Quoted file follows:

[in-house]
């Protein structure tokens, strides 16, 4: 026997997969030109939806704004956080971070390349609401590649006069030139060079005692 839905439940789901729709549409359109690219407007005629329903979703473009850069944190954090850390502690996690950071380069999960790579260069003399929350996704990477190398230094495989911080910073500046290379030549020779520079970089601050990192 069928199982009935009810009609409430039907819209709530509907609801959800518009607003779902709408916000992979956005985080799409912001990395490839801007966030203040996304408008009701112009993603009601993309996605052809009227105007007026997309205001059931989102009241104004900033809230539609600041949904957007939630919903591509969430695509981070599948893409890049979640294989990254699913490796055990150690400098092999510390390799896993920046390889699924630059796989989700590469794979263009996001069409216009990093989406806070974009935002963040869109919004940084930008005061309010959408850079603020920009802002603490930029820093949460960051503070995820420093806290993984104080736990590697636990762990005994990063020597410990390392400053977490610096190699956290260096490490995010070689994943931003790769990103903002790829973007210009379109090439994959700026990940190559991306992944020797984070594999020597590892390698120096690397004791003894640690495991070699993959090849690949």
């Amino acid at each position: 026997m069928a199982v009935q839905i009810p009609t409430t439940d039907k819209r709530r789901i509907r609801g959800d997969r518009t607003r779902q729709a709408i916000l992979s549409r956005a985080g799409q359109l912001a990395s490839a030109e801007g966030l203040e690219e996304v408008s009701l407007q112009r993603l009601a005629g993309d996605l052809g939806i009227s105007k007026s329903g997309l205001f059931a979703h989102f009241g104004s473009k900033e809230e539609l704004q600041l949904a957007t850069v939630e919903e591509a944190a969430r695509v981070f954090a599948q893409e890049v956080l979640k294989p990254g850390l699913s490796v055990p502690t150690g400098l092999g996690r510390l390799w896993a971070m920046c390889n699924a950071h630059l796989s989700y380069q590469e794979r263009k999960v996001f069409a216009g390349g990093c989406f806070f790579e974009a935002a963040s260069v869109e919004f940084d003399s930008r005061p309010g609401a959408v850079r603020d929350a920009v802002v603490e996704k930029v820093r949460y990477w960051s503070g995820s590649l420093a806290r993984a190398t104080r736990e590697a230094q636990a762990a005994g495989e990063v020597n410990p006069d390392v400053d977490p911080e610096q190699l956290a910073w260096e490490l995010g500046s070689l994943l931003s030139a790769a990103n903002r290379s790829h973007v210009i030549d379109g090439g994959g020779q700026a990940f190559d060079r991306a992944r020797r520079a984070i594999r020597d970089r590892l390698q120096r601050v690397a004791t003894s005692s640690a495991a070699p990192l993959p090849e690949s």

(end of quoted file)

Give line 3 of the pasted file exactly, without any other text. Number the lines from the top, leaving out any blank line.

């Amino acid at each position: 026997m069928a199982v009935q839905i009810p009609t409430t439940d039907k819209r709530r789901i509907r609801g959800d997969r518009t607003r779902q729709a709408i916000l992979s549409r956005a985080g799409q359109l912001a990395s490839a030109e801007g966030l203040e690219e996304v408008s009701l407007q112009r993603l009601a005629g993309d996605l052809g939806i009227s105007k007026s329903g997309l205001f059931a979703h989102f009241g104004s473009k900033e809230e539609l704004q600041l949904a957007t850069v939630e919903e591509a944190a969430r695509v981070f954090a599948q893409e890049v956080l979640k294989p990254g850390l699913s490796v055990p502690t150690g400098l092999g996690r510390l390799w896993a971070m920046c390889n699924a950071h630059l796989s989700y380069q590469e794979r263009k999960v996001f069409a216009g390349g990093c989406f806070f790579e974009a935002a963040s260069v869109e919004f940084d003399s930008r005061p309010g609401a959408v850079r603020d929350a920009v802002v603490e996704k930029v820093r949460y990477w960051s503070g995820s590649l420093a806290r993984a190398t104080r736990e590697a230094q636990a762990a005994g495989e990063v020597n410990p006069d390392v400053d977490p911080e610096q190699l956290a910073w260096e490490l995010g500046s070689l994943l931003s030139a790769a990103n903002r290379s790829h973007v210009i030549d379109g090439g994959g020779q700026a990940f190559d060079r991306a992944r020797r520079a984070i594999r020597d970089r590892l390698q120096r601050v690397a004791t003894s005692s640690a495991a070699p990192l993959p090849e690949s």